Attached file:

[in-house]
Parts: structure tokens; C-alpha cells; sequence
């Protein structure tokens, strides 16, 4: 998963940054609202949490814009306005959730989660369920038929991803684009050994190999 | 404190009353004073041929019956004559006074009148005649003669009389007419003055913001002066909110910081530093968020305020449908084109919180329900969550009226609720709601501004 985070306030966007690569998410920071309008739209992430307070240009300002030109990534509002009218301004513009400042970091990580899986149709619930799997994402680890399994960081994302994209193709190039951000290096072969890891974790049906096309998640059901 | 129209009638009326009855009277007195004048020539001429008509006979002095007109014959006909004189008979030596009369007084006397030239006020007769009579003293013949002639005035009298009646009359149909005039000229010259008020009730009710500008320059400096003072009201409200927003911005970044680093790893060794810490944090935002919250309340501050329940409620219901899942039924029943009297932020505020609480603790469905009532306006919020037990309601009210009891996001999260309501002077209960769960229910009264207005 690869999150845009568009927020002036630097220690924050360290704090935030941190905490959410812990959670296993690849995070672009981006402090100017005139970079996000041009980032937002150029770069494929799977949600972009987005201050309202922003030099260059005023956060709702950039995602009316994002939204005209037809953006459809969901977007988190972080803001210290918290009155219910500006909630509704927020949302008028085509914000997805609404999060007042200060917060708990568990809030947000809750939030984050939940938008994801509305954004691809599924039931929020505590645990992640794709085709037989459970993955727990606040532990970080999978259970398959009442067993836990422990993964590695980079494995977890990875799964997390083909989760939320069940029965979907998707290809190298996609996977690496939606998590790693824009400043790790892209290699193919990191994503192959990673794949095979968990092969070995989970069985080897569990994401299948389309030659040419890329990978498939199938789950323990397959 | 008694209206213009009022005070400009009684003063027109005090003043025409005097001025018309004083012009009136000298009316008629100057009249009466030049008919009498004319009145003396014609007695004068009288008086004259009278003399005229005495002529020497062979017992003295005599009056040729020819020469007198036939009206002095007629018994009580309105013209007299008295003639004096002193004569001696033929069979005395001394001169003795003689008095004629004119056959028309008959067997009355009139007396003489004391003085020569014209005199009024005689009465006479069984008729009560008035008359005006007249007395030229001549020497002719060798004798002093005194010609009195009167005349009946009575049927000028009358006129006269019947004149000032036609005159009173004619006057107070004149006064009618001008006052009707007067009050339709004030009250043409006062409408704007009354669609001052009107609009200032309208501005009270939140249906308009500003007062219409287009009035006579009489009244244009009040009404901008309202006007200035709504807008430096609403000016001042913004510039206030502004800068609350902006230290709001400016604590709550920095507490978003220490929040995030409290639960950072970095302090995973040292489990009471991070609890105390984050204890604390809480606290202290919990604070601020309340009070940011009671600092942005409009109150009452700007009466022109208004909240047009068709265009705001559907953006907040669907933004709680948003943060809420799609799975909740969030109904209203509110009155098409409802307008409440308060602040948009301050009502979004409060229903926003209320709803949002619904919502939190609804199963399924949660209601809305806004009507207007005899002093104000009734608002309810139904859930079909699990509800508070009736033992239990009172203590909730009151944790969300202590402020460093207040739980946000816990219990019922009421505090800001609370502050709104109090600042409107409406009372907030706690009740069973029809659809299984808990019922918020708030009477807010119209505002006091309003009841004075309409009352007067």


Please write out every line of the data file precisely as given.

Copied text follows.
[in-house]
Parts: structure tokens; C-alpha cells; sequence
């Protein structure tokens, strides 16, 4: 998963940054609202949490814009306005959730989660369920038929991803684009050994190999 | 404190009353004073041929019956004559006074009148005649003669009389007419003055913001002066909110910081530093968020305020449908084109919180329900969550009226609720709601501004 985070306030966007690569998410920071309008739209992430307070240009300002030109990534509002009218301004513009400042970091990580899986149709619930799997994402680890399994960081994302994209193709190039951000290096072969890891974790049906096309998640059901 | 129209009638009326009855009277007195004048020539001429008509006979002095007109014959006909004189008979030596009369007084006397030239006020007769009579003293013949002639005035009298009646009359149909005039000229010259008020009730009710500008320059400096003072009201409200927003911005970044680093790893060794810490944090935002919250309340501050329940409620219901899942039924029943009297932020505020609480603790469905009532306006919020037990309601009210009891996001999260309501002077209960769960229910009264207005 690869999150845009568009927020002036630097220690924050360290704090935030941190905490959410812990959670296993690849995070672009981006402090100017005139970079996000041009980032937002150029770069494929799977949600972009987005201050309202922003030099260059005023956060709702950039995602009316994002939204005209037809953006459809969901977007988190972080803001210290918290009155219910500006909630509704927020949302008028085509914000997805609404999060007042200060917060708990568990809030947000809750939030984050939940938008994801509305954004691809599924039931929020505590645990992640794709085709037989459970993955727990606040532990970080999978259970398959009442067993836990422990993964590695980079494995977890990875799964997390083909989760939320069940029965979907998707290809190298996609996977690496939606998590790693824009400043790790892209290699193919990191994503192959990673794949095979968990092969070995989970069985080897569990994401299948389309030659040419890329990978498939199938789950323990397959 | 008694209206213009009022005070400009009684003063027109005090003043025409005097001025018309004083012009009136000298009316008629100057009249009466030049008919009498004319009145003396014609007695004068009288008086004259009278003399005229005495002529020497062979017992003295005599009056040729020819020469007198036939009206002095007629018994009580309105013209007299008295003639004096002193004569001696033929069979005395001394001169003795003689008095004629004119056959028309008959067997009355009139007396003489004391003085020569014209005199009024005689009465006479069984008729009560008035008359005006007249007395030229001549020497002719060798004798002093005194010609009195009167005349009946009575049927000028009358006129006269019947004149000032036609005159009173004619006057107070004149006064009618001008006052009707007067009050339709004030009250043409006062409408704007009354669609001052009107609009200032309208501005009270939140249906308009500003007062219409287009009035006579009489009244244009009040009404901008309202006007200035709504807008430096609403000016001042913004510039206030502004800068609350902006230290709001400016604590709550920095507490978003220490929040995030409290639960950072970095302090995973040292489990009471991070609890105390984050204890604390809480606290202290919990604070601020309340009070940011009671600092942005409009109150009452700007009466022109208004909240047009068709265009705001559907953006907040669907933004709680948003943060809420799609799975909740969030109904209203509110009155098409409802307008409440308060602040948009301050009502979004409060229903926003209320709803949002619904919502939190609804199963399924949660209601809305806004009507207007005899002093104000009734608002309810139904859930079909699990509800508070009736033992239990009172203590909730009151944790969300202590402020460093207040739980946000816990219990019922009421505090800001609370502050709104109090600042409107409406009372907030706690009740069973029809659809299984808990019922918020708030009477807010119209505002006091309003009841004075309409009352007067």